IEPs & 504 Plans

Get Specific and Set Goals: Writing IEPs That Work

Want to write an effective IEP? Learn how knowing your child’s ADHD symptoms, setting goals for the school year, and specificity can ensure your child will get the academic accommodations he needs.

Teacher assisting little girl with ADHD at school
Teacher assisting little girl with ADHD at school

Individualized education programs (IEPs) outline the specific academic accommodations that parents, teachers, administrators, and ADHD students themselves agree will help bring greater success in school.

IEPs can include anything from extra exam time to special seating to homework modifications, and anything in between. Follow these steps to write the best plan for your child with attention deficit disorder or learning disabilities.

Step 1: Know the ADHD Symptoms

Memorize the list of ADHD symptoms psychiatrists use for diagnosis. Knowing the list of symptoms such as inattention, forgetfulness, or interrupting can help you prevent your child from being punished or discriminated against when he displays the symptoms of his attention deficit disorder.

Step 2: Know Where Your Child Struggles

Determine the specific ways that your child’s ADHD symptoms affect her at school. For example, does she forget to turn in her homework? Does she fail to follow directions? Is she impulsively aggressive on the playground? Prepare a list of the specific problems you see, and read up on strategies that address them.

Step 3: Prepare Yourself

Come to the IEP meeting with the list of your child’s symptoms, as well as a list of interventions such as sitting the child closer to the teacher or instructions that you would like the school to provide.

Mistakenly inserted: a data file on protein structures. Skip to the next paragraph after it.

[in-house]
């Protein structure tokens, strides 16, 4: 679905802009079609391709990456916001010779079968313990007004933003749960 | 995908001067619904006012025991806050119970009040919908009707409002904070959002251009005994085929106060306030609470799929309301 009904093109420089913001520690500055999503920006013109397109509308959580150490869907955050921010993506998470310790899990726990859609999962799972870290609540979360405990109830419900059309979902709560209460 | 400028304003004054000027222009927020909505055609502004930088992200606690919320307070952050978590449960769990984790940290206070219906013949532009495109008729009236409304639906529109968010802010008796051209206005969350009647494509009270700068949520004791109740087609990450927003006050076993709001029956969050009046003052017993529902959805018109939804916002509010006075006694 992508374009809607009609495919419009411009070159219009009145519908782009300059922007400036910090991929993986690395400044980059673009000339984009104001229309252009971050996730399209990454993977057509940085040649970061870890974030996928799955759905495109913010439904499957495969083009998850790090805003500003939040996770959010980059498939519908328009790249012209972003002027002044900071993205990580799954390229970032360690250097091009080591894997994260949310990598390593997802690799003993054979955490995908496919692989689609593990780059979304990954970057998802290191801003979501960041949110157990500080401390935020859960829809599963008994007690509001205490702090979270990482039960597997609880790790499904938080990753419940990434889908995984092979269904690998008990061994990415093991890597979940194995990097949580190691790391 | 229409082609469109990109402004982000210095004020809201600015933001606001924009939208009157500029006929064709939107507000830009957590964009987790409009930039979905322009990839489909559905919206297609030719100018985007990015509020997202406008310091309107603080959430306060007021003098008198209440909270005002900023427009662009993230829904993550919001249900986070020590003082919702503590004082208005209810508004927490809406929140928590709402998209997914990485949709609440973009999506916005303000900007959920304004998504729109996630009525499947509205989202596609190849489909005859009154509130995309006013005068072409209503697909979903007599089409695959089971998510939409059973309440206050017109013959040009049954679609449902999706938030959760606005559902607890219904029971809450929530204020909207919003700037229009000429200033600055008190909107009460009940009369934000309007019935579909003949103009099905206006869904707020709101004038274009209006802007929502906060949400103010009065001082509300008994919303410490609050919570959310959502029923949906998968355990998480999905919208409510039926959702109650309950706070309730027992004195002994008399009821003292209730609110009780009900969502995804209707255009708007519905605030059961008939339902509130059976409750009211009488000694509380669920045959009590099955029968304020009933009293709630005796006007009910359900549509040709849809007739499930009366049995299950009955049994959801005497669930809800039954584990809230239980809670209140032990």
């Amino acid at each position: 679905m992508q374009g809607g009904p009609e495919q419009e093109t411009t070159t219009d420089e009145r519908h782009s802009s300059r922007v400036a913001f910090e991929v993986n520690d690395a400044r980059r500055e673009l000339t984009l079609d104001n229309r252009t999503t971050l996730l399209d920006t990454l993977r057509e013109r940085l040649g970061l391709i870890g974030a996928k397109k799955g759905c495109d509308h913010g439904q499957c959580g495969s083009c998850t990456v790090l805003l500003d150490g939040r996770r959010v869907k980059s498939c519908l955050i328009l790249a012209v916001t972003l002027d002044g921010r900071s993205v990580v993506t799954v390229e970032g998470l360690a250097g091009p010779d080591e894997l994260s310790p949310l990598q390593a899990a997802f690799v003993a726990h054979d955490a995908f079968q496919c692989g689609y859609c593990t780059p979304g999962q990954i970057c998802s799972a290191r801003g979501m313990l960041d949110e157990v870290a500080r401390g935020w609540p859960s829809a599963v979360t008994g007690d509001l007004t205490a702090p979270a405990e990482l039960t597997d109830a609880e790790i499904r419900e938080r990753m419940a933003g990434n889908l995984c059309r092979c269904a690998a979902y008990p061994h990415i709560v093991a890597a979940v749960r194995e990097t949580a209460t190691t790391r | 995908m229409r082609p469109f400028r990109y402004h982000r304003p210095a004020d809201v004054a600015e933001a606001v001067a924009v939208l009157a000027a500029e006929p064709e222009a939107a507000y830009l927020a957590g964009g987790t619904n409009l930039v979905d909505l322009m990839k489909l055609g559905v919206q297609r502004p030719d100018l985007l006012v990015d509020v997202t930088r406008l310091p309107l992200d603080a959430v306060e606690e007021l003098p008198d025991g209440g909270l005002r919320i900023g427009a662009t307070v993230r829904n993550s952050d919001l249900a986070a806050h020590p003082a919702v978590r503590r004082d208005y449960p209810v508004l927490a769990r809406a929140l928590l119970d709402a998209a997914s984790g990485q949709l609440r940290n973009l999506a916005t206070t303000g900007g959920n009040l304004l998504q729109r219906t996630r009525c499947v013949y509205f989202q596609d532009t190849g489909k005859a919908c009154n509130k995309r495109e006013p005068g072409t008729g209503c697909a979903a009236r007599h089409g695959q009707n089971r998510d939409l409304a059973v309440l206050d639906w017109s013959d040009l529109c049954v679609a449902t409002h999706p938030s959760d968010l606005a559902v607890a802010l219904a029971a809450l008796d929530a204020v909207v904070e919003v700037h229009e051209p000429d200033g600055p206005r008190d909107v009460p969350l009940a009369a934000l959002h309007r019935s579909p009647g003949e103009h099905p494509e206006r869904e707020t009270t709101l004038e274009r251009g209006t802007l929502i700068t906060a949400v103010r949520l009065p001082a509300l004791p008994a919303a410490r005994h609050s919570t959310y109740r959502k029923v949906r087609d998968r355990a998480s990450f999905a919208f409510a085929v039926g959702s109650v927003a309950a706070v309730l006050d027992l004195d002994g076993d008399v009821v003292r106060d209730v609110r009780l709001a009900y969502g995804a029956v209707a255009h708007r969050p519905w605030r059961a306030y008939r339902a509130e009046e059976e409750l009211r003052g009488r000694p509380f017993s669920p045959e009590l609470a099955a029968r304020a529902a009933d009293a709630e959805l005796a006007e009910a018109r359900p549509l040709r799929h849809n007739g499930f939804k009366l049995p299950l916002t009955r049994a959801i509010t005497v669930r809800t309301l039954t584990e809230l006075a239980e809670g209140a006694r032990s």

Step 4: Set Goals for the Year

While at the IEP meeting, you should also work with the school to develop a list of specific, measurable, and achievable goals for the school year. These goals should be set to time limits: Johnny will improve his ability to respond to the teacher from 1 out of 10 times to 8 out of 10 times by the semester break; Johnny will reduce his interruptions from 10 times a day to 2 a day by month 3; Julie will be able to decode words at the 50th percentile as measured by the “Evaluation of Basic Skills.”

Step 5: Get Specific

Be clear about the ways in which the school will teach your child to achieve the goals you’ve set together – and include them in the IEP. “Every misbehavior signifies the need for instruction,” says education advocate Dixie Jordan. Have the school write into the IEP exactly how they’ll teach Johnny to follow directions or stop interrupting. Which services will help Julie attain higher reading scores? If these strategies aren’t written into the IEP, you can’t enforce them.

Step 6: Ask for Evidence

If the school insists on certain interventions, ask for written evidence that what they’re suggesting is effective. “If you have an inattentive child and the teacher says, ‘Johnny, pay attention,’ you’re not going to get good results,” says Jordan. “Johnny doesn’t know how it feels to pay attention. Someone needs to break down the steps and teach the child how to pay attention and how to filter out distractions.

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